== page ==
Linking in

HIGH-speed internet access is an increasingly important consideration when it comes to keeping skilled workers in isolated parts of Papua New Guinea.
Linking in Linking in Linking in Linking in Linking in

Published in the June 2013 PNG Report magazine

While high salaries might lure them, the most in demand resource industry professionals can afford to be fickle on working conditions and PNG telecommunications gaps aren't helping.

PNG Report correspondent Tony Morley, who is often flying to various projects and operations in the Asia Pacific region, previously commented on these matters in PNG.

"It is no longer permissible to have talented young geologists living in a rundown container with extremely limited communications and a broken air conditioner," he wrote.

"There is a real outcry from new expats working within the industry."

Morley also gathered the following view from a sparky in a PNG LNG drilling division.

"We have one or two computers with limited internet access to share between perhaps 20 or 30 expats; there is no wireless [internet] to access; a single TV shared between 100 men; and no access to call home regularly other than expensive mobile calls," the electrician said. "Being here is not a very enjoyable experience."

Yet not all project sites are the same, with expats having a much better times online at the under construction LNG plant 20km northwest of Port Moresby.

With 9000 workers residing at the site's Camp B accommodation block alone, by late 2012 management recognised the existing internet services were not coping with the high volume of recreational traffic.

Pactel International and its partner Rural Tech Development were consequently contracted to overcome this welfare need in late 2012.

Ultimately, the solution for the area was a RTD-developed wireless network fuelled by a 10 megabit per second satellite link provided by Pactel. To help subsidise, manage and distribute the beefed-up internet access, RTD provided a setup common to what hotels tend to offer.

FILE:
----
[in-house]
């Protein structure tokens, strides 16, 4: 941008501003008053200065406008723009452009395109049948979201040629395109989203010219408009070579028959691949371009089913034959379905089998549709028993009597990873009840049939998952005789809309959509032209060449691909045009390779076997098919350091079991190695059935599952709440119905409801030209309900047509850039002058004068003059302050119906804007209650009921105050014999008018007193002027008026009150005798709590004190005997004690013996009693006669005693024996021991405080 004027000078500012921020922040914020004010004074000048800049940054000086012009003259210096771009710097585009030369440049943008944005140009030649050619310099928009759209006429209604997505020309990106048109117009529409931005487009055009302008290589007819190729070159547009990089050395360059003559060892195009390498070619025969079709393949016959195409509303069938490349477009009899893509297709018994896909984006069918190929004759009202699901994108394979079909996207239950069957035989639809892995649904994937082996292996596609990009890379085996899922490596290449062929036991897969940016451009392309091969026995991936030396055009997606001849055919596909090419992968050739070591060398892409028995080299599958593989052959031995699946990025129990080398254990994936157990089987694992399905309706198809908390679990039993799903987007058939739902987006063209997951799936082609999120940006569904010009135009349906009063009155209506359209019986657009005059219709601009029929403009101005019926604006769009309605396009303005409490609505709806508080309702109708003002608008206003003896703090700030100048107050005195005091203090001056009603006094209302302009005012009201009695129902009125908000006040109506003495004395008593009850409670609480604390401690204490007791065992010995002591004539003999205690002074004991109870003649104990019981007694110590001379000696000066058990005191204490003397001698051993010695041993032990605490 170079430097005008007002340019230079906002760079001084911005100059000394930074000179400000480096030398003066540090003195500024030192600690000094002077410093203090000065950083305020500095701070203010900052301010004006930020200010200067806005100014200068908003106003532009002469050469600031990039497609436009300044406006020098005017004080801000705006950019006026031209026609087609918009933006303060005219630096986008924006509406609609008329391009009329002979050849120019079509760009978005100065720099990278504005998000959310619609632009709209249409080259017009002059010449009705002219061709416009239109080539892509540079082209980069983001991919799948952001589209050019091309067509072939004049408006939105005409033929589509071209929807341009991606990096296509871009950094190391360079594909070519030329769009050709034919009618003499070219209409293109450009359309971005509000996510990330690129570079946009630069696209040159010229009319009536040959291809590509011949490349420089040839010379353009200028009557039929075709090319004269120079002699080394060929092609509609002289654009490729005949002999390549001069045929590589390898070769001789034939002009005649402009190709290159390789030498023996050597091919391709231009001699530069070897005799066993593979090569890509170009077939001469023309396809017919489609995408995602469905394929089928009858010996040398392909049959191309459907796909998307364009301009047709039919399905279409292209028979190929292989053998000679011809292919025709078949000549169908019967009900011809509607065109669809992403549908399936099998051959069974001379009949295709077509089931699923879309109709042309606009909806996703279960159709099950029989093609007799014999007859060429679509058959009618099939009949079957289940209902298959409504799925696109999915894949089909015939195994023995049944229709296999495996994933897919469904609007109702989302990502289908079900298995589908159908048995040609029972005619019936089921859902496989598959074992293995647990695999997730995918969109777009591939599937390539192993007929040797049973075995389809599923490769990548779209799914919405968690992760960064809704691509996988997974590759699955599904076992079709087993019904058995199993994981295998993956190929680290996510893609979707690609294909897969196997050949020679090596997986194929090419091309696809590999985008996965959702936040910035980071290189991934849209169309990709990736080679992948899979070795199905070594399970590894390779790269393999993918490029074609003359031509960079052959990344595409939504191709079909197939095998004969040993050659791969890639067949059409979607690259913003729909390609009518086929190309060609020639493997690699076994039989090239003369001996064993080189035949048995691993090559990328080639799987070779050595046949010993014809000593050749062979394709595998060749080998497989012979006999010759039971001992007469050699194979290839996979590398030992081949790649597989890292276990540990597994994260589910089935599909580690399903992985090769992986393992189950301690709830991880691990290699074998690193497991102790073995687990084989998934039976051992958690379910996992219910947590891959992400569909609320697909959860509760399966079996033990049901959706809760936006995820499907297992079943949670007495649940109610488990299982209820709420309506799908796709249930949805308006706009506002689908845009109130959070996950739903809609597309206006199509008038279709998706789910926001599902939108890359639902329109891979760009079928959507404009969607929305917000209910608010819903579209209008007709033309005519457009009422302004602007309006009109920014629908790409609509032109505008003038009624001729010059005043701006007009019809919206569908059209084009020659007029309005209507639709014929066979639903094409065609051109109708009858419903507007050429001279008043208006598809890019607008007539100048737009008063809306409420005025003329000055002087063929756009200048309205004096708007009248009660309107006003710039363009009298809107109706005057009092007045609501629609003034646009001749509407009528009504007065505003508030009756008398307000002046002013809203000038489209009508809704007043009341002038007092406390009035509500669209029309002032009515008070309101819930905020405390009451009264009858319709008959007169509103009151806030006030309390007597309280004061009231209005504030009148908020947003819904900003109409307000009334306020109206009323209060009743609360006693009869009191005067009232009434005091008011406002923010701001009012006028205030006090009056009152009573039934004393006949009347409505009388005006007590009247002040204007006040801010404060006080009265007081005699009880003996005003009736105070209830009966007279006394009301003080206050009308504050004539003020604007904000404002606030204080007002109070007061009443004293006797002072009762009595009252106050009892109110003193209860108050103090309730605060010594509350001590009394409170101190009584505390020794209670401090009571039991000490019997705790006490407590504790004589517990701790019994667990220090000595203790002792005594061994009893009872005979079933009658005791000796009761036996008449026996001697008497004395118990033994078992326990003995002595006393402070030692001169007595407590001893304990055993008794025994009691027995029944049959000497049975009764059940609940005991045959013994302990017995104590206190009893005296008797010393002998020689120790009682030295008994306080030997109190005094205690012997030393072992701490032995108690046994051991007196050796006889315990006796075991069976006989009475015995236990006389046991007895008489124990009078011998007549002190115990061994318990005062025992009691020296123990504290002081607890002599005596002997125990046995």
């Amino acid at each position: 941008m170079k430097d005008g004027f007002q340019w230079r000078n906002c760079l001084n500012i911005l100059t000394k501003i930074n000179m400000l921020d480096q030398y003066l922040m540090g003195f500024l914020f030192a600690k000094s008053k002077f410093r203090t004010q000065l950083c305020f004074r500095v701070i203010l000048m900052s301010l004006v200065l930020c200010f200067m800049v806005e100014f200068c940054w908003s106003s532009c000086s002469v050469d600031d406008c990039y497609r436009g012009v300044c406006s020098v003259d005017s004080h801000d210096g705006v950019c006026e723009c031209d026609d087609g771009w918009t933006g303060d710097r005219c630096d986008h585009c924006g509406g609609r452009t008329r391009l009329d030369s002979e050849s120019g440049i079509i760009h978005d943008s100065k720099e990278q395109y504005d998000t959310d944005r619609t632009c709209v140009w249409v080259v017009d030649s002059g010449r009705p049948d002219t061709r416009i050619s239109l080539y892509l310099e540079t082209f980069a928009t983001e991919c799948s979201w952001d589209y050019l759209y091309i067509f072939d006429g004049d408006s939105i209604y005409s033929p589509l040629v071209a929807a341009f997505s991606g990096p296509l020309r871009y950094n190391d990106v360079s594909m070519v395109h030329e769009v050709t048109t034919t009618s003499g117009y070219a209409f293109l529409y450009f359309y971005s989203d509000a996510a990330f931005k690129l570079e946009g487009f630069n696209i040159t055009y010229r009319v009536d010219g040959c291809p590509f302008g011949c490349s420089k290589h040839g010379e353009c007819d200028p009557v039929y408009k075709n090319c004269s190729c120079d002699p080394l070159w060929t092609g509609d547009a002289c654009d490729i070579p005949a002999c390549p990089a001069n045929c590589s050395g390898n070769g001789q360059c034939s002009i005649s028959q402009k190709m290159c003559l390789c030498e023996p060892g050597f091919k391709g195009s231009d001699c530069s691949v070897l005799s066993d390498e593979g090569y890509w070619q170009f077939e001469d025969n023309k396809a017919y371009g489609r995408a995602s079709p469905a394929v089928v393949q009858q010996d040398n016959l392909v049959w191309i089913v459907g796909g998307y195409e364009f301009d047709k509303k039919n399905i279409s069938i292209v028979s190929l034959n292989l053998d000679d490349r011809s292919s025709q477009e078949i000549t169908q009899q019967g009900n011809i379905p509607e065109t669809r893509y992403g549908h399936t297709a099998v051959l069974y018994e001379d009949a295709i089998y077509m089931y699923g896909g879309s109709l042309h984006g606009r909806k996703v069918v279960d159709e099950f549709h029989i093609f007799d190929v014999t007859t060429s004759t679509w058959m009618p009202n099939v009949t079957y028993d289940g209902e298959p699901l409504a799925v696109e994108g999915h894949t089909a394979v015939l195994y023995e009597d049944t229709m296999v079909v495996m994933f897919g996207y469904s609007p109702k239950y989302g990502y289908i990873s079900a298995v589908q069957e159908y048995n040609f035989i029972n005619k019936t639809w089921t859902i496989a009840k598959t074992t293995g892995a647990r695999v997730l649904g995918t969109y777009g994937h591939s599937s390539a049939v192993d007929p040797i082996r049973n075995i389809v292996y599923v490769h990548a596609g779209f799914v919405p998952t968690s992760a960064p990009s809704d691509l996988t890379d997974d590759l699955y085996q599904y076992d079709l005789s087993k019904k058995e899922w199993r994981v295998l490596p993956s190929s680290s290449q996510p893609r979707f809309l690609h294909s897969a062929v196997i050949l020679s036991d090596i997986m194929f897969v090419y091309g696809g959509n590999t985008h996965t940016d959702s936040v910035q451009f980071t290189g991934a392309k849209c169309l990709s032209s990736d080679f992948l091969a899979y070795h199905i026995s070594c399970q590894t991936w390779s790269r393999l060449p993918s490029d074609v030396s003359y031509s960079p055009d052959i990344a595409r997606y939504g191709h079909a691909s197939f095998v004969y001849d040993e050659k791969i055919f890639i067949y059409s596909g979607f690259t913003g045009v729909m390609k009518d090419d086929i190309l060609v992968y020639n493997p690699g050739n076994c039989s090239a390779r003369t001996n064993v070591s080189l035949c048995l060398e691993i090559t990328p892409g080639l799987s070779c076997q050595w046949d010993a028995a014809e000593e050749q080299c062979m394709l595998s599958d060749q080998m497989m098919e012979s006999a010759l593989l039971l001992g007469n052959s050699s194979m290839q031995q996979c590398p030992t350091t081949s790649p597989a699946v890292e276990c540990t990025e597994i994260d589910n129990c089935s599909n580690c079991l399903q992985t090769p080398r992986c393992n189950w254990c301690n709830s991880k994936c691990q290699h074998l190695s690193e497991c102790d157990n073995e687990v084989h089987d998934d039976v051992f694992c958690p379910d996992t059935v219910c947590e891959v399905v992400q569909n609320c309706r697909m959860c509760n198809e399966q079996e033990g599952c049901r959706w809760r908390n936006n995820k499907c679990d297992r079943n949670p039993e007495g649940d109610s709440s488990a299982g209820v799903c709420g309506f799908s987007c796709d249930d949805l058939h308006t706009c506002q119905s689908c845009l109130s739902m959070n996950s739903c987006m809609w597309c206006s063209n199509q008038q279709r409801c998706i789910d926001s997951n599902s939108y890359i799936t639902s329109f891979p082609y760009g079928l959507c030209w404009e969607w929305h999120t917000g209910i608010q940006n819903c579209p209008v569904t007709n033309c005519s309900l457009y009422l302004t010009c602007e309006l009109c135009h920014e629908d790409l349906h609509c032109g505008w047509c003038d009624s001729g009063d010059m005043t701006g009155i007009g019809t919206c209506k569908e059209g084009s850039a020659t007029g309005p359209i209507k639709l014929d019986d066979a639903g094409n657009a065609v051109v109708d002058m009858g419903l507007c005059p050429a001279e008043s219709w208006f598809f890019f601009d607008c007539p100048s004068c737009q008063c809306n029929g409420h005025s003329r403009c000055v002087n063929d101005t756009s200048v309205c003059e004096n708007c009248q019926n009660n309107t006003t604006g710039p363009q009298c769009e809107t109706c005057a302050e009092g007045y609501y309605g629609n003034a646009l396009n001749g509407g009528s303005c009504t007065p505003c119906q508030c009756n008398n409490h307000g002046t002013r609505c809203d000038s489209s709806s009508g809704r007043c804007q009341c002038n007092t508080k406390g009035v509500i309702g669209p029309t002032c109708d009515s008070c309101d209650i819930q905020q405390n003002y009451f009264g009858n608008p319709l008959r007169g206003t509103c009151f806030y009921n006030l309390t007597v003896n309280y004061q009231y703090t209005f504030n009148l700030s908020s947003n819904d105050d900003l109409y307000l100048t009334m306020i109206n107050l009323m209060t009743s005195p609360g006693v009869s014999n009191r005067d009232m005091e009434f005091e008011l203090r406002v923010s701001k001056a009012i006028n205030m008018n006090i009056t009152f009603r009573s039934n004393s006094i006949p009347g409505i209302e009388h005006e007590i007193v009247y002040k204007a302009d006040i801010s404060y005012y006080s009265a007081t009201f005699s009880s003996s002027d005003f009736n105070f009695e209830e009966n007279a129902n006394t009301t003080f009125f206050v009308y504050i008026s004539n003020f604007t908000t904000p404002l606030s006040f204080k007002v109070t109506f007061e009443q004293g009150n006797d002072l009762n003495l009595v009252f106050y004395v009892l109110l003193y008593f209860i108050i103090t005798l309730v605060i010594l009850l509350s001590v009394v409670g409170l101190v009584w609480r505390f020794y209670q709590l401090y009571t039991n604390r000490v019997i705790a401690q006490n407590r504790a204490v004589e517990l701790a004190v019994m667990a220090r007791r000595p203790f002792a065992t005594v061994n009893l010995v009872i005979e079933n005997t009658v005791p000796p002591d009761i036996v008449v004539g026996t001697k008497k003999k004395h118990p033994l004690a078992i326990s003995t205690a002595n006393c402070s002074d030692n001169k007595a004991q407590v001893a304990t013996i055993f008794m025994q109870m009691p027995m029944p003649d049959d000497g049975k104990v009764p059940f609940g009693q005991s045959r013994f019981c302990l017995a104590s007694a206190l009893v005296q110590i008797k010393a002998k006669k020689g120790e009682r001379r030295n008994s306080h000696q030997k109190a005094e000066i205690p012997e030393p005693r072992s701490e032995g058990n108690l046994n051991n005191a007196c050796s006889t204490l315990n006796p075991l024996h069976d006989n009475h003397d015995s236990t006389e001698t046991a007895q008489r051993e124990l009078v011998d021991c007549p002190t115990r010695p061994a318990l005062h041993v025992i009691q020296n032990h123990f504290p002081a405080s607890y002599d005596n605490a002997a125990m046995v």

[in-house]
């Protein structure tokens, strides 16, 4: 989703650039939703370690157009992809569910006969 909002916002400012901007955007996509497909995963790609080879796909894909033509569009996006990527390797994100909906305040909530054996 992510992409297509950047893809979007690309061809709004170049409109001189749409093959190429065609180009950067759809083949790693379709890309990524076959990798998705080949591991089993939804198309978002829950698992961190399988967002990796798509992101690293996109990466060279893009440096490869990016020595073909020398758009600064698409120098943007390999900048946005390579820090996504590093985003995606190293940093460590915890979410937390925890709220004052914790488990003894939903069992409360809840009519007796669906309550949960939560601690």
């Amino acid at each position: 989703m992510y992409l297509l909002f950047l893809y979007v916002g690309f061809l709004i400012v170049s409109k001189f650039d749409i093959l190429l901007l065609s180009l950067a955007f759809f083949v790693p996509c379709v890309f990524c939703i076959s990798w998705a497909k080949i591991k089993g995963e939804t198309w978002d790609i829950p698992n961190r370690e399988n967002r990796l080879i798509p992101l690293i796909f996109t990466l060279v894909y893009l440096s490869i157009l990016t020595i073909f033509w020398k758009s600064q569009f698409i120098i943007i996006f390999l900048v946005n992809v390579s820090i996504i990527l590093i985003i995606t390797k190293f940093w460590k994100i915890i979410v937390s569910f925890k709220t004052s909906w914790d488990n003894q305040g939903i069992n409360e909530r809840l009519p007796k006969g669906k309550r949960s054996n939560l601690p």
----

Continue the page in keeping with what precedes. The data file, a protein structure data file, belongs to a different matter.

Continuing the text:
"We didn't want to risk having poor and uneven coverage in certain areas, so we had to reconsider the original P2P system layout and add additional access points, where the coverage was particular poor - a system layout comparable to a multi-storey hotel building," RTD technical director Shahram Honarzad said. Also like a hotel internet setup, RTD created a centralised management and billing system with workers needing to buy pre-paid internet and Voice Over Internet Protocol (VOIP) cards.

Overall, the contract partners observed improvements in camp life with workers using VOIP phone, Skype and social media to communicate to family and friends overseas.

They further reported that less time was spent managing the new network, while greater employee retention and satisfaction boosted productivity.

"Retaining quality personnel whilst sustaining costs are the two primary challenges our customers in the resource industry are faced with," Pactel sales manager Nick Miller said.

"The PNG LNG project was another opportunity for us to provide a responsive welfare network to address these challenges as well as strengthen our market position in PNG by providing a large-scale link into a remote location of the country."

He also thanked RTD's professionalism and said its local presence and expertise with the PNG LNG joint venture made the project possible.

The PNG LNG project remains on track for first exports in 2014. The existing two-train development is designed to meet 6.9 million tonnes per annum of capacity but an expansion in gas reserves could lead to construction of more trains to expand operations.


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